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larrywww

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Reply with quote  #1 
I like to hike outdoors, but there are potential problems. 

1. First, the type of mosquito that carries Zika cannot live above 6500 feet---this according to the CDC.  Unfortunately, there aren't too many places that are that high.

2. I was hoping that elevation might discourage the ticks that spread Lyme disease, dengue, etc.  The experimental outcomes didn't find that elevation was the critical issue.  Oddly, there isn't much Lyme spread in the South, even though temperatures and humidities are higher, because the species of tick that lives there doesn't ordinarily perch on plants and bushes----but lives under leaves on the ground because of the superior moisture there.   Strange, but the South has largely been spared the Lyme and similar diseases (unless you start rolling around in the leaves, as maybe a dog or cat might).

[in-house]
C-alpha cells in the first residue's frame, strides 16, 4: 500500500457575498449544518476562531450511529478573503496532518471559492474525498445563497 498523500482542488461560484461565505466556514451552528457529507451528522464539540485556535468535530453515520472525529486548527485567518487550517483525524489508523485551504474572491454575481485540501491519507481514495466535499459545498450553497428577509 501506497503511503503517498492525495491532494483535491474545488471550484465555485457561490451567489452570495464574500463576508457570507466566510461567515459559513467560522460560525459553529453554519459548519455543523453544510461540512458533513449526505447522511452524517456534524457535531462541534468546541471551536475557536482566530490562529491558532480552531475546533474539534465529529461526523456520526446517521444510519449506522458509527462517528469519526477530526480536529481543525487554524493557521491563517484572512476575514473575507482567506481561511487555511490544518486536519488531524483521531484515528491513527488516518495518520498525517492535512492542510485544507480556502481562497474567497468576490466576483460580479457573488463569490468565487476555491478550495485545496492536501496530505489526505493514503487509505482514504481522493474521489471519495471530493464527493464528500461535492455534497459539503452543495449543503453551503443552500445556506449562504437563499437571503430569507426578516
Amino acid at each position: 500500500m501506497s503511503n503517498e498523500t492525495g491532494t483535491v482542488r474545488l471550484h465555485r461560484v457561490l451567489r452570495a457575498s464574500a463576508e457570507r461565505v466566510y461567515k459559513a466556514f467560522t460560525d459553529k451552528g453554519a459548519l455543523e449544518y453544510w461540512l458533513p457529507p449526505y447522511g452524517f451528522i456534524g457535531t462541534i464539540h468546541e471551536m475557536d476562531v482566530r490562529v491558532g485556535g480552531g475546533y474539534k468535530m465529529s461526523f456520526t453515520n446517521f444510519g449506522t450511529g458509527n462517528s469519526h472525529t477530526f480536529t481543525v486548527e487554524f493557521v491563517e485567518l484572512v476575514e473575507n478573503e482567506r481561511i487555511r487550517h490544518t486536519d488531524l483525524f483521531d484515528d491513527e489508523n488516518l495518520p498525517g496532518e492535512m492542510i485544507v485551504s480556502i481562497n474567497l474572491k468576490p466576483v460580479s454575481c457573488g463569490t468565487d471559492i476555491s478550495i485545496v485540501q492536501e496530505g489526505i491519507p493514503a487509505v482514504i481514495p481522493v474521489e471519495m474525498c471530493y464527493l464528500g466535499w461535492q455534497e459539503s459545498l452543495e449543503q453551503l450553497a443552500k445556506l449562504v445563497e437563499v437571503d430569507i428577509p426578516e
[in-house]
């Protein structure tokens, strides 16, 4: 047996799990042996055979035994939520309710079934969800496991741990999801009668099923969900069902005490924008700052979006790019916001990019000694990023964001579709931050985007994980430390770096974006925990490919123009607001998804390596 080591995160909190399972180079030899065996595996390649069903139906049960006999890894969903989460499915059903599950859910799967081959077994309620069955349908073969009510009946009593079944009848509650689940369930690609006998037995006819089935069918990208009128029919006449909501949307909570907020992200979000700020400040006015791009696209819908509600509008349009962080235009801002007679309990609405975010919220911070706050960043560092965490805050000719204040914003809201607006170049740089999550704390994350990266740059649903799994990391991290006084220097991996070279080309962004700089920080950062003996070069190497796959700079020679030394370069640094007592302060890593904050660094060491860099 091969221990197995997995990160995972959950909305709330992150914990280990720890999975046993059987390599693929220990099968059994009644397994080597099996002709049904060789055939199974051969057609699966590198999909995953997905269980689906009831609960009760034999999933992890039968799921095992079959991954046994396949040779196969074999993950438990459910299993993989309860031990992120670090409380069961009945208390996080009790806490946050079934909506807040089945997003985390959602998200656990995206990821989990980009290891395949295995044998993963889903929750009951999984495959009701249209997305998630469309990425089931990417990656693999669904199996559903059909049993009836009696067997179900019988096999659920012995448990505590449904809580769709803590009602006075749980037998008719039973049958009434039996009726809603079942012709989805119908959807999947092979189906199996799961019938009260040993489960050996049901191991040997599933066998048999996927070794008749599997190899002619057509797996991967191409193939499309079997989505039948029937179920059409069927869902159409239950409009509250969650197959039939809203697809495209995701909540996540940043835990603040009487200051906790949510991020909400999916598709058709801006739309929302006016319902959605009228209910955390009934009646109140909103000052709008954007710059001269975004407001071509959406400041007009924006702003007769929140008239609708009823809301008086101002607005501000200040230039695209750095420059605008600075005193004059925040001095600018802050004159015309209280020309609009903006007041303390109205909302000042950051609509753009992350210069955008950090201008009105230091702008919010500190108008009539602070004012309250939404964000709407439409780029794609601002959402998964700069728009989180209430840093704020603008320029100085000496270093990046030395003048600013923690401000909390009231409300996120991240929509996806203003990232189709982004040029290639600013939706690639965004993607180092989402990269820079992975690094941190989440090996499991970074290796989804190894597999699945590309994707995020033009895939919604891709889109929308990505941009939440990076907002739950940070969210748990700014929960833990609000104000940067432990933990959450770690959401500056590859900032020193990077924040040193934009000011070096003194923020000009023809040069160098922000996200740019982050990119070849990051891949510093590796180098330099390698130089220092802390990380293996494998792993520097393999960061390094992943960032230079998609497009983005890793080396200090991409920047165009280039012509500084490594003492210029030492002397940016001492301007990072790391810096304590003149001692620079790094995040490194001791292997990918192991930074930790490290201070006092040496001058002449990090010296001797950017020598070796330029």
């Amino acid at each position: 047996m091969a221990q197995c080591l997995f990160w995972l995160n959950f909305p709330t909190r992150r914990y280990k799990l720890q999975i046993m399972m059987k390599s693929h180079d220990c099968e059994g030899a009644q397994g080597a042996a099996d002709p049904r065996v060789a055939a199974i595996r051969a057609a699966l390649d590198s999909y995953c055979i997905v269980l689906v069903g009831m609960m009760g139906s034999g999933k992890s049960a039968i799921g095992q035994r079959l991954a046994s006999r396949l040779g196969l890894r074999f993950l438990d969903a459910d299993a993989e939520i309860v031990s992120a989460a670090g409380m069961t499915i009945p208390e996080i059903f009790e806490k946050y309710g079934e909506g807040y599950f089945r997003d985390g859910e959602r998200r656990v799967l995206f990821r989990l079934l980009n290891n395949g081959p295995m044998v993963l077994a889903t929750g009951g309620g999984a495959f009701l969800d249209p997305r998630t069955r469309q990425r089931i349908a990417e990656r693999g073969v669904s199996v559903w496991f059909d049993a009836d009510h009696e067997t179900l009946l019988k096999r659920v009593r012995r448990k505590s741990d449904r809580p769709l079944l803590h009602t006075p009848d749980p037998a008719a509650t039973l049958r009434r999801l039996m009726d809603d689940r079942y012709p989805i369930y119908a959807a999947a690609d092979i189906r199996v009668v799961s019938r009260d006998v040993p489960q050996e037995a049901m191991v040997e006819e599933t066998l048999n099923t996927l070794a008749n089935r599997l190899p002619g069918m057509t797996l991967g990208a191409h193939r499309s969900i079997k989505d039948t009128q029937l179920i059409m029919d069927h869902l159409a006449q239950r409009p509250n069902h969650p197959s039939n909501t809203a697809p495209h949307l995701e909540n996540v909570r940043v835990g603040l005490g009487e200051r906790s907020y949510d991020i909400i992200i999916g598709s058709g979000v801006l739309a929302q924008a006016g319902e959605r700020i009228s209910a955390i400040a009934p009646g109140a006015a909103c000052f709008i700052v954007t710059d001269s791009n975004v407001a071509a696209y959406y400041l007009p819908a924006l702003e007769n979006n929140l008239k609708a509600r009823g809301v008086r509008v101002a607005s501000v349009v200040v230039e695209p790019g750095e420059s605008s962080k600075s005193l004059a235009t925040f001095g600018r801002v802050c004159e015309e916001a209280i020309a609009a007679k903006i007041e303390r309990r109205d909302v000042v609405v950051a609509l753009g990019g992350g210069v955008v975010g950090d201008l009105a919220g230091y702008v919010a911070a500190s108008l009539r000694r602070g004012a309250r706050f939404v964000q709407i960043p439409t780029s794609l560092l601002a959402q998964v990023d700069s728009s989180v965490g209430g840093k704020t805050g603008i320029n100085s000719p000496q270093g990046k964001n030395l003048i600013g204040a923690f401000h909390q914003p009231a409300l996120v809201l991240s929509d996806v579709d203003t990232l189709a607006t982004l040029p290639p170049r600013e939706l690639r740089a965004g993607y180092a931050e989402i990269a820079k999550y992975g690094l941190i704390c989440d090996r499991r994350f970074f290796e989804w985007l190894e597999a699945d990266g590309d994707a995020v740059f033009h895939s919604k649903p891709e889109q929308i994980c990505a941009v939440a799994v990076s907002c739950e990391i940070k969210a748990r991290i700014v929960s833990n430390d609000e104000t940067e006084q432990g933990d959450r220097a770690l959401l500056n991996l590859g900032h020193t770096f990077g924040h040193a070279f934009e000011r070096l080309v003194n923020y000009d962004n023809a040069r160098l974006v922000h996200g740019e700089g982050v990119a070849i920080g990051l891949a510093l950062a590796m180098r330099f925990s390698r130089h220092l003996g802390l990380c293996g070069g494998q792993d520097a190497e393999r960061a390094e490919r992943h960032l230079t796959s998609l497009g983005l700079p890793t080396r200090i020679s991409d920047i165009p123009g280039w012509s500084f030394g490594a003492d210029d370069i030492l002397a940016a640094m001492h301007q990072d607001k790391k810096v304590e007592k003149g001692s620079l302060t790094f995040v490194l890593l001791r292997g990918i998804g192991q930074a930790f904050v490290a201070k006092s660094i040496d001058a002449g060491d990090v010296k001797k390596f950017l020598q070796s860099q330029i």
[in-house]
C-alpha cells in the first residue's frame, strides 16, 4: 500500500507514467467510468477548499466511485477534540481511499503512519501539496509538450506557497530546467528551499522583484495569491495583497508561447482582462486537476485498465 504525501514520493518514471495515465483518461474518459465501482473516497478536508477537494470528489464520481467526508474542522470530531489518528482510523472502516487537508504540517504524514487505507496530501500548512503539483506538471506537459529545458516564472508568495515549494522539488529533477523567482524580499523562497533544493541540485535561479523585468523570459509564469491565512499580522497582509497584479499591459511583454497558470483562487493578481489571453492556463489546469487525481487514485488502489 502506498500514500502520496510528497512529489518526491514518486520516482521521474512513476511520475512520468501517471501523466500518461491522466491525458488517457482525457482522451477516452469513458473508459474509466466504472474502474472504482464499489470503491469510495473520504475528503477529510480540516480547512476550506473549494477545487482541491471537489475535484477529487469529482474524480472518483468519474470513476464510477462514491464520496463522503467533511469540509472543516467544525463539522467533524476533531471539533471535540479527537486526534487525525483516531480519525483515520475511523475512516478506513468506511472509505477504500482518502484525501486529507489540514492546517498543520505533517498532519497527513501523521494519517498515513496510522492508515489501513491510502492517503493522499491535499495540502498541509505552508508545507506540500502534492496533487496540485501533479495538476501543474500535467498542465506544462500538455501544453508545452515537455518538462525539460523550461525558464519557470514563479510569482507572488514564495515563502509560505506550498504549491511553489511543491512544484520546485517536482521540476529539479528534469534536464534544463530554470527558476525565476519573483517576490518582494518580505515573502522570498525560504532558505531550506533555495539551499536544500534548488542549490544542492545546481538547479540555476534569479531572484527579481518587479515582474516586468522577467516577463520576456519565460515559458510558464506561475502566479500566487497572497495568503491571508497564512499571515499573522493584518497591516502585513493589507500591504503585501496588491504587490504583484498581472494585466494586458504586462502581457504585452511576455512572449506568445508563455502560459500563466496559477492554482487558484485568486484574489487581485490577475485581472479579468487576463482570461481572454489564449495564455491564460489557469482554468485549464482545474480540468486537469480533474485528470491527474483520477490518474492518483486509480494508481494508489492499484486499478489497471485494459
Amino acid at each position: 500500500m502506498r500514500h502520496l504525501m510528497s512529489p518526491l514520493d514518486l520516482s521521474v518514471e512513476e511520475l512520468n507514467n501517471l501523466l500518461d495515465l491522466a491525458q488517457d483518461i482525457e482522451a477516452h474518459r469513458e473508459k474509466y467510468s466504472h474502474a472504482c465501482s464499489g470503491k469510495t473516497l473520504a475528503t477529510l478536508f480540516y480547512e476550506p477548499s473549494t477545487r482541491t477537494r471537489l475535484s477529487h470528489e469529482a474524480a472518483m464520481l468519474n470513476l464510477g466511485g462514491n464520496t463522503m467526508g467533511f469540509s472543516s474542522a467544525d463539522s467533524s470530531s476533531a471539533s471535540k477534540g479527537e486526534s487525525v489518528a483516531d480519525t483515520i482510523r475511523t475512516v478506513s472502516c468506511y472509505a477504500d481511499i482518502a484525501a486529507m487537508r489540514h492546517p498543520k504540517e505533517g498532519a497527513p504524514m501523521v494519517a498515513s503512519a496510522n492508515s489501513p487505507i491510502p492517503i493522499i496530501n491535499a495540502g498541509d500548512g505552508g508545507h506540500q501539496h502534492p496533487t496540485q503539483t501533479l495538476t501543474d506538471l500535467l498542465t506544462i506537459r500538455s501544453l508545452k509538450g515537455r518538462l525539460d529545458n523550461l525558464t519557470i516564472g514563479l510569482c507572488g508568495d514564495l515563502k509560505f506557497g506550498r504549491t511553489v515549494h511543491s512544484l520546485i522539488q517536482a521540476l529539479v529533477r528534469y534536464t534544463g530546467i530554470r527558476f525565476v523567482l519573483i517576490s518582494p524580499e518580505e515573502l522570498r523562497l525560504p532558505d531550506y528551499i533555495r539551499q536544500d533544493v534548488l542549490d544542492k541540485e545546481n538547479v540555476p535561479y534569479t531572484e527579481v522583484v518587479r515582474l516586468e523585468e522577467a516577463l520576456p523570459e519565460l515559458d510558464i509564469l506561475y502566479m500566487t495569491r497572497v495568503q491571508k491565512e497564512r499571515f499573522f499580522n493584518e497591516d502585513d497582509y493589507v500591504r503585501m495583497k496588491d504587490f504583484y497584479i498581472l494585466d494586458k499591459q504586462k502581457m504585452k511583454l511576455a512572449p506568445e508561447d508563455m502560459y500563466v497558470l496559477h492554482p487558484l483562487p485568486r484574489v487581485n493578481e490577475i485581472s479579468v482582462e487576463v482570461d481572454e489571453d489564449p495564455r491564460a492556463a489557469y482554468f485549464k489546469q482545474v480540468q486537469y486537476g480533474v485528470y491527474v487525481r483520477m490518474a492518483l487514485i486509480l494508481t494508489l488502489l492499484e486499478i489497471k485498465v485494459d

3. The critical factor for tick survival in the North is apparently humidity----the ticks can only survive a few days of mid range to low humidity north of the Mason Dixon line----but can survive more than a month at higher humidity.

I guess this threat isn't going away anytime soon---no testing for the magnitude of the threat specifically in California in this study.  I suppose it ought to be good news since our humidity right now is in the 30s.  (Although, since none of the testing was performed in California, maybe you can't infer anything.)

Actually, 95% of all Lyme disease occurs in only 14 midwestern and eastern (all north of the Mason Dixon line) states.  https://www.cdc.gov/lyme/stats/index.html.
So maybe our low humidity has something to do with that (although apparently there are places in Northern California that have lyme, even if they don't have an especially high frequency, compared with other states).


Lyme disease has been found in 56 of 58 California counties, but the higher infection rates are all counties North of the Bay Area.

https://www.usgs.gov/news/it-s-heat-and-humidity-new-study-finds-why-lyme-disease-common-north-rare-south

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